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Apheresis (linguistics): Wikis

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In phonetics, apheresis (British English: aphaeresis; pronounced /əˈfɛrɨsɪs/ or /əˈfɪərɨsɪs/, from Greek apo away, hairein to take) is the loss of one or more sounds from the beginning of a word, especially the loss of an unstressed vowel.

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Apheresis as a historical sound change

In historical phonetics, the term "apheresis" is often but not always limited to the loss of an unstressed vowel. (The Oxford English Dictionary gives this particular kind of apheresis the name aphesis /ˈæfɨsɪs/.)

The loss of any sound

  • English [k]nife pronounced /ˈnaɪf/
  • Swedish [st]rand > Finnish ranta "beach"

The loss of an unstressed vowel

  • Greek episkopos > Vulgar Latin [e]biscopu > English bishop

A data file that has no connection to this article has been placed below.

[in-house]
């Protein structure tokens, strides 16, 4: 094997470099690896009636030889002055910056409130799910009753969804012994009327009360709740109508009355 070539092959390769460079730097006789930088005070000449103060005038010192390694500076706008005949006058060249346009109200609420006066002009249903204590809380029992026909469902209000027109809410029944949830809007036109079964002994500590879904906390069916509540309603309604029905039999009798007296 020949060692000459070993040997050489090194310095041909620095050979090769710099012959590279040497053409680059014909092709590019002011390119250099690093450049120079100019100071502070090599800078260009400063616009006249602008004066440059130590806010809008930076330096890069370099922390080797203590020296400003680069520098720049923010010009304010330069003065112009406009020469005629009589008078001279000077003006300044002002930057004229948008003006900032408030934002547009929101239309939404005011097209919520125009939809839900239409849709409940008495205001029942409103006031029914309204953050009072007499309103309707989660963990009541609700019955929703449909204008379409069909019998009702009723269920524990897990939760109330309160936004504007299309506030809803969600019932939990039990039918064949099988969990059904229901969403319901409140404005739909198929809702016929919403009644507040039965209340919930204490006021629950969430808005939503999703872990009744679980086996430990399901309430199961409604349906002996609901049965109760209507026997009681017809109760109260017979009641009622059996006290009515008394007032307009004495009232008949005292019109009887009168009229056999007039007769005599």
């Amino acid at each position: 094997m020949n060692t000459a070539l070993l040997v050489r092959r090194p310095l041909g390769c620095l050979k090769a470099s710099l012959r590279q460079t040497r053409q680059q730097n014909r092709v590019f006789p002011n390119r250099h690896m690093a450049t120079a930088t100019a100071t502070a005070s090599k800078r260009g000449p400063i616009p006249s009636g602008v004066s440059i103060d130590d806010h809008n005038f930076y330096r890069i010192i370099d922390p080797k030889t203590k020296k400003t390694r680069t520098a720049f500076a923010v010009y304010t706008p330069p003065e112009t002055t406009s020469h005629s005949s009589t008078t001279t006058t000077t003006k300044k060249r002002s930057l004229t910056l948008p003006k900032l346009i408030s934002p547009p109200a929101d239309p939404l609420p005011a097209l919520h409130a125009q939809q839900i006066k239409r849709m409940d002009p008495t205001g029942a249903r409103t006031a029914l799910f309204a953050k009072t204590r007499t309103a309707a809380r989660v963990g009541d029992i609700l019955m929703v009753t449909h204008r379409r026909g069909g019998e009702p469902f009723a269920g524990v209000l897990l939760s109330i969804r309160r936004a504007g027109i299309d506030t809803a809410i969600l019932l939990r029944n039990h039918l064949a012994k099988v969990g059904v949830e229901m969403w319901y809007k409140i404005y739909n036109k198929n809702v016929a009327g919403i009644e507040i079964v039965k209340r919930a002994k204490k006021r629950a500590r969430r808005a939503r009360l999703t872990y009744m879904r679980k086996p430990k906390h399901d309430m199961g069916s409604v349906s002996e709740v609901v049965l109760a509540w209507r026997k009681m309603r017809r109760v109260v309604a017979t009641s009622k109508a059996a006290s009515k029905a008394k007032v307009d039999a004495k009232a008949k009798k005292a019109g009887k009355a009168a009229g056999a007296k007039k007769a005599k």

• English [a]cute > cute
  • English [E]gyptian > Gyptian > Gypsy
  • English [a]mend > mend
  • English [e]scape + goat > scapegoat
  • Old French evaniss- > English vanish
  • English esquire > squire

Aphaeresis as a poetic device

  • English it is > poetic ’tis

Aphaeresis in informal speech

  • Spanish está > Familiar Spanish [e]tá > ta ("is")

See also

References

  • Crowley, Terry. (1997) An Introduction to Historical Linguistics. 3rd edition. Oxford University Press.

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